Wednesday, January 19, 2011

lots of things my family doesn't really know about me

We went back to Ohio for a visit. Chrissie Hynde notwithstanding, at least some parts of my city were not gone, though on balance, a lot of it was.

For the first time in probably about 10 years, my sister, my brother and I were all in the same place. There might be a long story behind that, but I'm not really sure. My family is like that.

I was about to write a quick gloss on the general situation, but that's not what I wanted to write about, so to heck with it. I'll just say that I have a brother 11 years older than me, and a sister 5 years older than me, and that, despite their calendar ages, I still insist on being 28.

What I wanted to write about is how weird it is to suddenly connect with all of them in this mediated way.

I'm connected to a few family members on Facebook, and posts to this antique blog eventually find their way to Facebook, so everything I write here or on Facebook is open to their inspection. My sister-in-law even mentioned, while we were in Ohio, that she has looked at a couple things I've posted, and a few of them she isn't too sure about.

So, all the stuff I post about erotic experience, about the weird food I cook and eat, about politics in higher ed, about union activism, about the whole world I occupy on a daily basis that has very very little to do with anything they knew or understood about me as a kid in Ohio... All of that is what they might read on any given day.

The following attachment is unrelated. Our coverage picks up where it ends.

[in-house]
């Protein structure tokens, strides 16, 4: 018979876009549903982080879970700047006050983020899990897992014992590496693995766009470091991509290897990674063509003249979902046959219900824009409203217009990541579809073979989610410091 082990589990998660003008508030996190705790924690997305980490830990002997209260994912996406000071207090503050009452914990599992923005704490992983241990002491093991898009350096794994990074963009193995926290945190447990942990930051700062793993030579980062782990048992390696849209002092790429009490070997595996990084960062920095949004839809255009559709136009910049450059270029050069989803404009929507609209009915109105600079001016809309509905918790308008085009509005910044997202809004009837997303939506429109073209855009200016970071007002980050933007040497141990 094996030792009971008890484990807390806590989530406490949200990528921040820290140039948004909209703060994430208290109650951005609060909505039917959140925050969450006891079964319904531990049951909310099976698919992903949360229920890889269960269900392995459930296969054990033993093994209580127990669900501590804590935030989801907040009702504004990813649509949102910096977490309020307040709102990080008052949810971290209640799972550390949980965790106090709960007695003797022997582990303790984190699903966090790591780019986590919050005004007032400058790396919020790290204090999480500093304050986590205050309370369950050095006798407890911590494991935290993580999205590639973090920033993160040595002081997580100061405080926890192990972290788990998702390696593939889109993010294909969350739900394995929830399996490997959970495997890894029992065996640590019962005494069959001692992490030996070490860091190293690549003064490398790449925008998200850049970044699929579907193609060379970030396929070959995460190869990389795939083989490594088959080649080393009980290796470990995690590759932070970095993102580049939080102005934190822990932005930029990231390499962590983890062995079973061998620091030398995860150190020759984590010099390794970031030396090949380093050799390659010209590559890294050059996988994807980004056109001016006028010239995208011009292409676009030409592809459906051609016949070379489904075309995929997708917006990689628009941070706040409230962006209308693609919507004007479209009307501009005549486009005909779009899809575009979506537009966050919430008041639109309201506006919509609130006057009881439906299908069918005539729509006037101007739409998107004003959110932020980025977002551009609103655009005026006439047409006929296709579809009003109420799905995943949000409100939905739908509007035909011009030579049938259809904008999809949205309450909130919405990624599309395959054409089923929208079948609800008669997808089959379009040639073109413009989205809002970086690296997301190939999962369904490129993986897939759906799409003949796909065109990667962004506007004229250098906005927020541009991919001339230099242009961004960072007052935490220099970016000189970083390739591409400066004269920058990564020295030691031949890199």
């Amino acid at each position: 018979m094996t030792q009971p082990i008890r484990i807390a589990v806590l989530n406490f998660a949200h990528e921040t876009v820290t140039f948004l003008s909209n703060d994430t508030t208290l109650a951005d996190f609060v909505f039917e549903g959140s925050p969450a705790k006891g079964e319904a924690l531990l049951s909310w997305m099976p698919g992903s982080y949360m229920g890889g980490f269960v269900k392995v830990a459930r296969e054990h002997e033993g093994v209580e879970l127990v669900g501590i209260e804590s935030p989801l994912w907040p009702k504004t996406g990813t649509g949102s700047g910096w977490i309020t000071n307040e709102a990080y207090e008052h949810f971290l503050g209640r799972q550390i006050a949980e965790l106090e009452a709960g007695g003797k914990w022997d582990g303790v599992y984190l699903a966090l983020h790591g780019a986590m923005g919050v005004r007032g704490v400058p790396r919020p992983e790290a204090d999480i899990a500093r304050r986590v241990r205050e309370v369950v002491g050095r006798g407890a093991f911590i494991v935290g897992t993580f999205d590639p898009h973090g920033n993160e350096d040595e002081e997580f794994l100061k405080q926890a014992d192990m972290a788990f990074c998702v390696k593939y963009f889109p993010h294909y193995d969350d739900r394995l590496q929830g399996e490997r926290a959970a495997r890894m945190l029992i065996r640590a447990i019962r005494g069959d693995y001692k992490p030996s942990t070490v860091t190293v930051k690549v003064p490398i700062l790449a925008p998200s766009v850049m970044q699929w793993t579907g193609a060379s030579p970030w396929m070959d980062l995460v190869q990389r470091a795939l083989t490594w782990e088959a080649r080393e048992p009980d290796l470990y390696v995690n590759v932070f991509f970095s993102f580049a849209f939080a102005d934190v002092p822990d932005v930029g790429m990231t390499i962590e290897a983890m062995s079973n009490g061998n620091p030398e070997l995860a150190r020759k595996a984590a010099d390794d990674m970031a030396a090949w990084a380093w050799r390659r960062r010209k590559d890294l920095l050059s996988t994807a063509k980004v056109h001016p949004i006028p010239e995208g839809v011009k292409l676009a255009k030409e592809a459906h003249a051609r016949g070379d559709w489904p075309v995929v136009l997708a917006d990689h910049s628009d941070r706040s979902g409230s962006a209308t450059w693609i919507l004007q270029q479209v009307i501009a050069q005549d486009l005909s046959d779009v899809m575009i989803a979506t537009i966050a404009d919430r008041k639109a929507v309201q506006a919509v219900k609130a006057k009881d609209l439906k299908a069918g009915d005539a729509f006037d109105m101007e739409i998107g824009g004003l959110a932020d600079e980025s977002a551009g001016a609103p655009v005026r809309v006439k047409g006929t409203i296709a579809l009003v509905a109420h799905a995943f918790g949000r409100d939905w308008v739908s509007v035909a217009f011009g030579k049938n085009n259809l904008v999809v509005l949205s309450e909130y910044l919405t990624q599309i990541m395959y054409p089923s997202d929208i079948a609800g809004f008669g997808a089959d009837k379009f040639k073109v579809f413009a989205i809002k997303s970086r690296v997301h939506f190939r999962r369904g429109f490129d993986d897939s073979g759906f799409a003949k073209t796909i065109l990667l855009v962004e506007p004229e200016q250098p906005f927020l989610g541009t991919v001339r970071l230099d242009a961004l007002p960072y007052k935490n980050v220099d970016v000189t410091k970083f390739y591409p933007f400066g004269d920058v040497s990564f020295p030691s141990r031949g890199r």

Today, for instance, I worked on the paper I'm hoping to present at the Back To The Things Themselves conference in New Brunswick this summer. The paper is about erotic experience, and today I wrote about being seduced by peaches.

Tomorrow it's as likely as not I'll be writing here about academic politics again, since I was just at the CFA meeting last weekend, and I also received confirmation today that my schedule for Spring is likely to change, with one week before classes start.

It's strange to think of my family reading any of this. I wonder what they might think of it, or of me, or whether they let it pass without wondering.


Xina said...

I think it's not so unusual for family members to have no idea who you are. I have the same in my family. My brother is completely clueless who I am and my father is only just barely starting to figure it out. I think that there's an unconscious and completely misguided sense of arrogance that most people have when it comes to knowing who their family members are. (I know EVERYTHING about him - he's my son! Etc.) We recognize that our non-family members (friends, significant others, etc) can change over time but not that our family members can. But when it comes to our family members, they're such an integral part of our own identities that it's difficult to register the changes.

Bobo the Wandering Pallbearer said...

I would pay good money to have no idea who I am. Wait, what?

Doc Nagel said...

Joke #1: Many people do pay good money to have no idea who they are.

Joke #2: Many other people would also pay good money to have no idea who you are.